Hydrogen gas is one of the heavily used industrial fuels and since being climate-neutral offers exciting new possibilities as an energy source in the future. However, today’s hydrogen production involves a considerable amount of energy, potentially limiting its use for future energy needs.
An international research team from the University of Bristol and Harbin Institute of Technology in China has discovered a greener way to produce hydrogen from algae. They built tiny droplet-based microbial factories that produce hydrogen when exposed to daylight under natural aerobic conditions.
The research published in Nature Communications was conducted by Professor Stephen Mann and Dr. Mei Li from Bristol’s School of Chemistry and Professor Xin Huang and colleagues at Harbin Institute of Technology in China.
Usually, during photosynthesis, algae using sunlight fix carbon dioxide and produce oxygen. The team trapped ten thousand or so algal cells in droplets sugary droplets, which were then crammed together by osmotic compression. Since the cells were buried deep in the droplets, oxygen levels fell to a level resulting in the activation of a special enzyme called hydrogenases. Hydrogenases hijacked the photosynthesis process and produced hydrogen. In essence, scientists tweaked the photosynthesis process of algae to produce hydrogen instead of oxygen.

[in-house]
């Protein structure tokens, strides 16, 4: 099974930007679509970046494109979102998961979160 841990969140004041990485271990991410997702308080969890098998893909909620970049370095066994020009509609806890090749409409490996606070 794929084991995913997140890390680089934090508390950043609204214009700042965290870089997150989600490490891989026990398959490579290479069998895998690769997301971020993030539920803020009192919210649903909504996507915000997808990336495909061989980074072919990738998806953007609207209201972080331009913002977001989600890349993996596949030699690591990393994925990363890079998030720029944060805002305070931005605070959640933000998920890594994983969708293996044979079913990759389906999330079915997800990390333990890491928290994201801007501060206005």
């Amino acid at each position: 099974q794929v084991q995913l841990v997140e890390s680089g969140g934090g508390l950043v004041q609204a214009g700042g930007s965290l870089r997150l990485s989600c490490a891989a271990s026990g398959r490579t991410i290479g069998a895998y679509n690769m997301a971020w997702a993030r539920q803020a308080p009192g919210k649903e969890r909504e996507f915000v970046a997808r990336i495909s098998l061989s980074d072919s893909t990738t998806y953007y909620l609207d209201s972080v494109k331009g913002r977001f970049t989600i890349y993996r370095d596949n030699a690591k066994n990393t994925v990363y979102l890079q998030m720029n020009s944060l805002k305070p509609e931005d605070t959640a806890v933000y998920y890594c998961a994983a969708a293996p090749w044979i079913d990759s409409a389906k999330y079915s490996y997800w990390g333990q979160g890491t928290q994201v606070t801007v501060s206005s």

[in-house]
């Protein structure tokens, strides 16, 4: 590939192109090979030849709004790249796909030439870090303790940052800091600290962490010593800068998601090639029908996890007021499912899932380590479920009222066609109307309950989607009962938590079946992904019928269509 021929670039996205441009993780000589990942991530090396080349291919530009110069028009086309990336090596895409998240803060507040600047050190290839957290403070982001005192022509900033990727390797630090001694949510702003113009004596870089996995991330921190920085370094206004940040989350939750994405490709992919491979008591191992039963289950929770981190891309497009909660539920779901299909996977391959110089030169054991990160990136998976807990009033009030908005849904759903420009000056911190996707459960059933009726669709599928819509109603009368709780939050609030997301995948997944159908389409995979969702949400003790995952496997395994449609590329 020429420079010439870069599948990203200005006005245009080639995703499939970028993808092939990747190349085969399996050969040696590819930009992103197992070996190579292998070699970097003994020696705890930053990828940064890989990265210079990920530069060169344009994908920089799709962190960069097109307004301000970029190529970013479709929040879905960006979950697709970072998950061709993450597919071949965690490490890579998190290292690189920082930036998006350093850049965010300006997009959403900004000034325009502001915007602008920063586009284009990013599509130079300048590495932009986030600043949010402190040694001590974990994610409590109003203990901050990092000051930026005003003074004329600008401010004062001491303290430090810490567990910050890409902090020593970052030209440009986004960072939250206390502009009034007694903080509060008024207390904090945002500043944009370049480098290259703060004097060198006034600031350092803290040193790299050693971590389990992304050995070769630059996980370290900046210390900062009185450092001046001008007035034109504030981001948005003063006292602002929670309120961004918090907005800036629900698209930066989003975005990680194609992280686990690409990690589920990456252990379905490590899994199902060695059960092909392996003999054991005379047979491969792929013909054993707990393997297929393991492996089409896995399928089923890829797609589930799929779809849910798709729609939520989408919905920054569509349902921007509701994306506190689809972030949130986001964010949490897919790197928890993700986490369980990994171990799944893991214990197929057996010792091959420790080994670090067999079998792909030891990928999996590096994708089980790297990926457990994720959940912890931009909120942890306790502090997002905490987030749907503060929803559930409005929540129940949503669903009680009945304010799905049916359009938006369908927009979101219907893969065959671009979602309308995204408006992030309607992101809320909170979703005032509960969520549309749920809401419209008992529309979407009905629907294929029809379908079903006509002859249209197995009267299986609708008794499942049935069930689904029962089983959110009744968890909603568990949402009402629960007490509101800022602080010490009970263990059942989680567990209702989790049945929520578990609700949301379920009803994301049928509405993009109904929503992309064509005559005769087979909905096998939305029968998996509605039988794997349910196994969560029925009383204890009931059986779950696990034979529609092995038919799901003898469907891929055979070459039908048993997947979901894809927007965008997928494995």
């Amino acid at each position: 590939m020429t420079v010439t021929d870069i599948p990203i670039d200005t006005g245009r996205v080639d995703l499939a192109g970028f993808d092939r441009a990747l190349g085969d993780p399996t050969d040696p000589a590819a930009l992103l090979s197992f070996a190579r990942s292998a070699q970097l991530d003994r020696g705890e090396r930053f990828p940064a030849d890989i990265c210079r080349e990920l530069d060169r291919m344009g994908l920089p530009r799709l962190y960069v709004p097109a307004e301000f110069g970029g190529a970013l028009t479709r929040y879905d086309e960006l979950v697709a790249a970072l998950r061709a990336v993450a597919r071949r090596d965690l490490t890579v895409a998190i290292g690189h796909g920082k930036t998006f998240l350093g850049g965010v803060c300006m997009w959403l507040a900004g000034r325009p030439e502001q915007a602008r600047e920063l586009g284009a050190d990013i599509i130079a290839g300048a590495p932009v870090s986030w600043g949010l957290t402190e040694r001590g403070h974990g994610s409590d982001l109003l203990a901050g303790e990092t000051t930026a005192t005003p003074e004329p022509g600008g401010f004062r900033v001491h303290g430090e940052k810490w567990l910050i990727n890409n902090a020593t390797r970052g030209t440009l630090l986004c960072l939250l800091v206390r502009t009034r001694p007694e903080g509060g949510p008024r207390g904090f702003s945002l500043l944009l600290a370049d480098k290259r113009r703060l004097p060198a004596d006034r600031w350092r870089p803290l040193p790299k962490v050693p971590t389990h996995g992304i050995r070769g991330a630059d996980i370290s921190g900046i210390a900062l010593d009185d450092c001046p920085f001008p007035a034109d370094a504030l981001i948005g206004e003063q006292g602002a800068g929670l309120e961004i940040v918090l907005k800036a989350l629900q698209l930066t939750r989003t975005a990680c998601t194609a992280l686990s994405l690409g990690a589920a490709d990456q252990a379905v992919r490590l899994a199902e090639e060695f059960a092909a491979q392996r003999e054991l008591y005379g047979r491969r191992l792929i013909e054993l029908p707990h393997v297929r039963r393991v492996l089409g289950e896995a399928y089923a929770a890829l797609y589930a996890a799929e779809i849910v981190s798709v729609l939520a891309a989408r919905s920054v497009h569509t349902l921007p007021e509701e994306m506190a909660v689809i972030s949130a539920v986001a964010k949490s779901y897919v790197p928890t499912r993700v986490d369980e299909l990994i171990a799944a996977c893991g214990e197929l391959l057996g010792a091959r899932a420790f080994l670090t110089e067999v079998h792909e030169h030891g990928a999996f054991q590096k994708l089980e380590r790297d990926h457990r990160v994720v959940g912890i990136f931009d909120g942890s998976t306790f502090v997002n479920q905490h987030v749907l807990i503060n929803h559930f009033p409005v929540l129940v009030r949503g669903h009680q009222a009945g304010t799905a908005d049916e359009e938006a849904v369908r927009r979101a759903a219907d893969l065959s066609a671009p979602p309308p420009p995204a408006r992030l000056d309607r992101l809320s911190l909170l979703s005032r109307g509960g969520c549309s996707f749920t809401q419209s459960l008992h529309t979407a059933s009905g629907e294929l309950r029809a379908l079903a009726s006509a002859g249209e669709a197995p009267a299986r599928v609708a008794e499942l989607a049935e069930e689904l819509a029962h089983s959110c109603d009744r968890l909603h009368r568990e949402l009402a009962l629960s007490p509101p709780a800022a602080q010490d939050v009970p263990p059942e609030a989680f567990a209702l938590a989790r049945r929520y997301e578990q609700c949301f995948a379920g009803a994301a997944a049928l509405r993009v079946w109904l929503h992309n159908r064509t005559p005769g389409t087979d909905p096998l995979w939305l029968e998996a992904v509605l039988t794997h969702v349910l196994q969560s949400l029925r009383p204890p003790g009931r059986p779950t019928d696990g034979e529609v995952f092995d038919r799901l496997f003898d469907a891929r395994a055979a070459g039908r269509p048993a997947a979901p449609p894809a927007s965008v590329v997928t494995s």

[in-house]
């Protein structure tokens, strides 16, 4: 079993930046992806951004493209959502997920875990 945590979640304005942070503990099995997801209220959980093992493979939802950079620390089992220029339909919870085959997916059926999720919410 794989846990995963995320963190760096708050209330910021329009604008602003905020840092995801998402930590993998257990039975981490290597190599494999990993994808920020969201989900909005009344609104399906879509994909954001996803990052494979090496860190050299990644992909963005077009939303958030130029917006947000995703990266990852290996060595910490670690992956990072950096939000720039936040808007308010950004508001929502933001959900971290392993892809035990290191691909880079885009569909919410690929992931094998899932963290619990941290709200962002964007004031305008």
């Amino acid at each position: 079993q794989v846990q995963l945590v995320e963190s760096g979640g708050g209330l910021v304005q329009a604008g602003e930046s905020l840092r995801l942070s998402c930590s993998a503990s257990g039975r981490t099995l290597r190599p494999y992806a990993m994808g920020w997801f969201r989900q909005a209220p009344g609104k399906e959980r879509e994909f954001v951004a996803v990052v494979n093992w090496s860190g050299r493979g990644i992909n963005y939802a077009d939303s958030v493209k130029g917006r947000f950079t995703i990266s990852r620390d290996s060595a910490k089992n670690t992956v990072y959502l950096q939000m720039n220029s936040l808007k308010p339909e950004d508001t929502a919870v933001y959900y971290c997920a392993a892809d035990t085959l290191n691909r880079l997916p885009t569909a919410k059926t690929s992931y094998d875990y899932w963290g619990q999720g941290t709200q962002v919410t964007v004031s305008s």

With each microbial factory at one-tenth of a millimeter, a millimeter of water can make around a quarter of a million microbial factories. By coating the micro-reactors with a thin shell of bacteria to scavenge for oxygen, the scientists were able to induce hydrogenase activity in more algal cells resulting in an increased level of hydrogen production.
According to Professor Stephen Mann, Co-Director of the Max Planck Bristol Centre for Minimal Biology at Bristol, “Using simple droplets as vectors for controlling algal cell organization and photosynthesis in synthetic micro-spaces offers a potentially environmentally benign approach to hydrogen production that we hope to develop in future work.”
Professor Xin Huang at Harbin Institute of Technology added that their methodology is scalable and doesn’t impair the viability of the living cells.
The work is in its early stage, but it is a big step towards photobiological green energy development under natural aerobic conditions.
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